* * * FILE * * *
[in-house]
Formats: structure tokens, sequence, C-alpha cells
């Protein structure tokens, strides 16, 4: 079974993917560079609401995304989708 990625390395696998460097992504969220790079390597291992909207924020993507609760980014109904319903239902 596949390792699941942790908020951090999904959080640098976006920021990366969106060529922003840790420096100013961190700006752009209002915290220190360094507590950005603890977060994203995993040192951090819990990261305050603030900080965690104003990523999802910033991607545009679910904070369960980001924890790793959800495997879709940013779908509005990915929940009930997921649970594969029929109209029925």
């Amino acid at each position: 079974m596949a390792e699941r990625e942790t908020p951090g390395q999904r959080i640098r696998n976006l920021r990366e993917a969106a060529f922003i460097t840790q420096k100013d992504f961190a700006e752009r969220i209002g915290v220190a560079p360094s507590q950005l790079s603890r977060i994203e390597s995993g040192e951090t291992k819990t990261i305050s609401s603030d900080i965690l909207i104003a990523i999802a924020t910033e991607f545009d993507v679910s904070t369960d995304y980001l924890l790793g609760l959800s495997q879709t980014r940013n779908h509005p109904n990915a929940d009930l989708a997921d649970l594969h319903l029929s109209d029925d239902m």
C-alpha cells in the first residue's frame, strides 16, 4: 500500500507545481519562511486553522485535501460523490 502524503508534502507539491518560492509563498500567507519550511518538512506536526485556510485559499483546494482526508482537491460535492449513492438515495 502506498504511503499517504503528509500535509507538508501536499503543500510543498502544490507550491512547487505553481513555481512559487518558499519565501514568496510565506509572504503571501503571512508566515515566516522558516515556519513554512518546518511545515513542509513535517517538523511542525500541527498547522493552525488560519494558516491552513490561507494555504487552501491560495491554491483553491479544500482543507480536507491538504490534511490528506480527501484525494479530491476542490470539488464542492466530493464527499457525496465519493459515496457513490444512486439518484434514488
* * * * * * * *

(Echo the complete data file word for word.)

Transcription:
[in-house]
Formats: structure tokens, sequence, C-alpha cells
């Protein structure tokens, strides 16, 4: 079974993917560079609401995304989708 990625390395696998460097992504969220790079390597291992909207924020993507609760980014109904319903239902 596949390792699941942790908020951090999904959080640098976006920021990366969106060529922003840790420096100013961190700006752009209002915290220190360094507590950005603890977060994203995993040192951090819990990261305050603030900080965690104003990523999802910033991607545009679910904070369960980001924890790793959800495997879709940013779908509005990915929940009930997921649970594969029929109209029925």
């Amino acid at each position: 079974m596949a390792e699941r990625e942790t908020p951090g390395q999904r959080i640098r696998n976006l920021r990366e993917a969106a060529f922003i460097t840790q420096k100013d992504f961190a700006e752009r969220i209002g915290v220190a560079p360094s507590q950005l790079s603890r977060i994203e390597s995993g040192e951090t291992k819990t990261i305050s609401s603030d900080i965690l909207i104003a990523i999802a924020t910033e991607f545009d993507v679910s904070t369960d995304y980001l924890l790793g609760l959800s495997q879709t980014r940013n779908h509005p109904n990915a929940d009930l989708a997921d649970l594969h319903l029929s109209d029925d239902m």
C-alpha cells in the first residue's frame, strides 16, 4: 500500500507545481519562511486553522485535501460523490 502524503508534502507539491518560492509563498500567507519550511518538512506536526485556510485559499483546494482526508482537491460535492449513492438515495 502506498504511503499517504503528509500535509507538508501536499503543500510543498502544490507550491512547487505553481513555481512559487518558499519565501514568496510565506509572504503571501503571512508566515515566516522558516515556519513554512518546518511545515513542509513535517517538523511542525500541527498547522493552525488560519494558516491552513490561507494555504487552501491560495491554491483553491479544500482543507480536507491538504490534511490528506480527501484525494479530491476542490470539488464542492466530493464527499457525496465519493459515496457513490444512486439518484434514488